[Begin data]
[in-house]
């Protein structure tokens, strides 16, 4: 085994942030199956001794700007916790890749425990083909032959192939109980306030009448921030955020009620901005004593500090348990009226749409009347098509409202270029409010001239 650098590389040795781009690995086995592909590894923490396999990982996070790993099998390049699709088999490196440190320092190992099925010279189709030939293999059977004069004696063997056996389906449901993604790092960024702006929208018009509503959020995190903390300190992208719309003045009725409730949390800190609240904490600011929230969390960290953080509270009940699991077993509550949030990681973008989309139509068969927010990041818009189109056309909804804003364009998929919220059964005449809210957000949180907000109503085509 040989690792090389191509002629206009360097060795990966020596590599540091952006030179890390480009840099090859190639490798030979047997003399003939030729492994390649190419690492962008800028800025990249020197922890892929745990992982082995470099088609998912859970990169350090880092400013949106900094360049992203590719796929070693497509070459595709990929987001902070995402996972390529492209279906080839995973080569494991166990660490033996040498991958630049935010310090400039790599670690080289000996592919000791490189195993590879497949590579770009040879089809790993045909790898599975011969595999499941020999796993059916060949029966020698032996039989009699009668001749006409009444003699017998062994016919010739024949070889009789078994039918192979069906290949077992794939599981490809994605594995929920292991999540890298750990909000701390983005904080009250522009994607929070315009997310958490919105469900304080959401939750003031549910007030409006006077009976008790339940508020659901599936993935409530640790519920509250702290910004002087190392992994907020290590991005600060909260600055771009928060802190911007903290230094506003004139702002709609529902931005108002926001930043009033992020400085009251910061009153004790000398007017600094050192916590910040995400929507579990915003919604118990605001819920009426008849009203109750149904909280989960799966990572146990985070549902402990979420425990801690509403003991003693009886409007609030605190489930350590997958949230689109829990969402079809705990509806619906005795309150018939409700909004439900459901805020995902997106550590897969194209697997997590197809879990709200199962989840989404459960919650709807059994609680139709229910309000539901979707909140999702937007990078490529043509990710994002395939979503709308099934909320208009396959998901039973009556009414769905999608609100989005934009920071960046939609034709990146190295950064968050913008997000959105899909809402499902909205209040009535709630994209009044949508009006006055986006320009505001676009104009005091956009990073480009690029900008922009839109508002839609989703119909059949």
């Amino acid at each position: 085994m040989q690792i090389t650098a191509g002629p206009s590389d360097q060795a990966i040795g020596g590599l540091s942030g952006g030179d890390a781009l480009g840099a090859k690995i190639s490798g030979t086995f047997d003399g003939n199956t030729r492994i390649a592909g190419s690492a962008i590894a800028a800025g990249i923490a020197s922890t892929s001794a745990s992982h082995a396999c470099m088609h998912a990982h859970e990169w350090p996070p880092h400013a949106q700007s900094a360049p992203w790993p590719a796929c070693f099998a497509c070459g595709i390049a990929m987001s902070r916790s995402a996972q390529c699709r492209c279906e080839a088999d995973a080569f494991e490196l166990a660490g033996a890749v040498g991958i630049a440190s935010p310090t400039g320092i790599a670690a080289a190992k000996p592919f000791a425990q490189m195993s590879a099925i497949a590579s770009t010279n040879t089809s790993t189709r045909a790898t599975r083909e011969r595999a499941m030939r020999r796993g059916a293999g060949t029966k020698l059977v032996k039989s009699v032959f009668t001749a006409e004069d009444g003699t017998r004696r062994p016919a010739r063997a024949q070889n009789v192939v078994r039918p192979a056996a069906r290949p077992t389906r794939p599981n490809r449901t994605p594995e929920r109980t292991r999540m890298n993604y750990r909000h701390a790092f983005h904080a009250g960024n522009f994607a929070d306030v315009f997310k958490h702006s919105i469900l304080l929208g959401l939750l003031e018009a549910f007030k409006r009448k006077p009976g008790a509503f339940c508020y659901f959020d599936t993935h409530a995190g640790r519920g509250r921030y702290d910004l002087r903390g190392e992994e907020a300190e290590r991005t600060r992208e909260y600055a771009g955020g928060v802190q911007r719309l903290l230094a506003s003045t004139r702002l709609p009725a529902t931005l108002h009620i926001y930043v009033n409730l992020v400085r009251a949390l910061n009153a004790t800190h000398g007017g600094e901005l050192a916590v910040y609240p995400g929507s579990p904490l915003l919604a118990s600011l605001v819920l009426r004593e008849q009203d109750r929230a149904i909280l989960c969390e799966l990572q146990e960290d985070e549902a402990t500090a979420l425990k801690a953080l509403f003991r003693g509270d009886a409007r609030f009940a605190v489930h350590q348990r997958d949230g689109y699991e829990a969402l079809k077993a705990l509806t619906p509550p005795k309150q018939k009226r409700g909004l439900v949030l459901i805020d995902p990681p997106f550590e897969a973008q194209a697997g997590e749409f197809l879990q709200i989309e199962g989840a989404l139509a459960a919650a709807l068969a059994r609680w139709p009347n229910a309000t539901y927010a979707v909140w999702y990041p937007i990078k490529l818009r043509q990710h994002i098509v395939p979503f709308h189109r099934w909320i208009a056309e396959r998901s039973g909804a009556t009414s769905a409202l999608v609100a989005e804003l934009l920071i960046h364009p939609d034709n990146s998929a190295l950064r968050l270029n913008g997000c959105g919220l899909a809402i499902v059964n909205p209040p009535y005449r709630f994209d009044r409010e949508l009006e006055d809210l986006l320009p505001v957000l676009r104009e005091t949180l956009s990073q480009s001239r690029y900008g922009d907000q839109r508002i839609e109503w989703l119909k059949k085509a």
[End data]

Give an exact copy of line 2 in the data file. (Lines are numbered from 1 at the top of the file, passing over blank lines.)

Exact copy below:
């Protein structure tokens, strides 16, 4: 085994942030199956001794700007916790890749425990083909032959192939109980306030009448921030955020009620901005004593500090348990009226749409009347098509409202270029409010001239 650098590389040795781009690995086995592909590894923490396999990982996070790993099998390049699709088999490196440190320092190992099925010279189709030939293999059977004069004696063997056996389906449901993604790092960024702006929208018009509503959020995190903390300190992208719309003045009725409730949390800190609240904490600011929230969390960290953080509270009940699991077993509550949030990681973008989309139509068969927010990041818009189109056309909804804003364009998929919220059964005449809210957000949180907000109503085509 040989690792090389191509002629206009360097060795990966020596590599540091952006030179890390480009840099090859190639490798030979047997003399003939030729492994390649190419690492962008800028800025990249020197922890892929745990992982082995470099088609998912859970990169350090880092400013949106900094360049992203590719796929070693497509070459595709990929987001902070995402996972390529492209279906080839995973080569494991166990660490033996040498991958630049935010310090400039790599670690080289000996592919000791490189195993590879497949590579770009040879089809790993045909790898599975011969595999499941020999796993059916060949029966020698032996039989009699009668001749006409009444003699017998062994016919010739024949070889009789078994039918192979069906290949077992794939599981490809994605594995929920292991999540890298750990909000701390983005904080009250522009994607929070315009997310958490919105469900304080959401939750003031549910007030409006006077009976008790339940508020659901599936993935409530640790519920509250702290910004002087190392992994907020290590991005600060909260600055771009928060802190911007903290230094506003004139702002709609529902931005108002926001930043009033992020400085009251910061009153004790000398007017600094050192916590910040995400929507579990915003919604118990605001819920009426008849009203109750149904909280989960799966990572146990985070549902402990979420425990801690509403003991003693009886409007609030605190489930350590997958949230689109829990969402079809705990509806619906005795309150018939409700909004439900459901805020995902997106550590897969194209697997997590197809879990709200199962989840989404459960919650709807059994609680139709229910309000539901979707909140999702937007990078490529043509990710994002395939979503709308099934909320208009396959998901039973009556009414769905999608609100989005934009920071960046939609034709990146190295950064968050913008997000959105899909809402499902909205209040009535709630994209009044949508009006006055986006320009505001676009104009005091956009990073480009690029900008922009839109508002839609989703119909059949």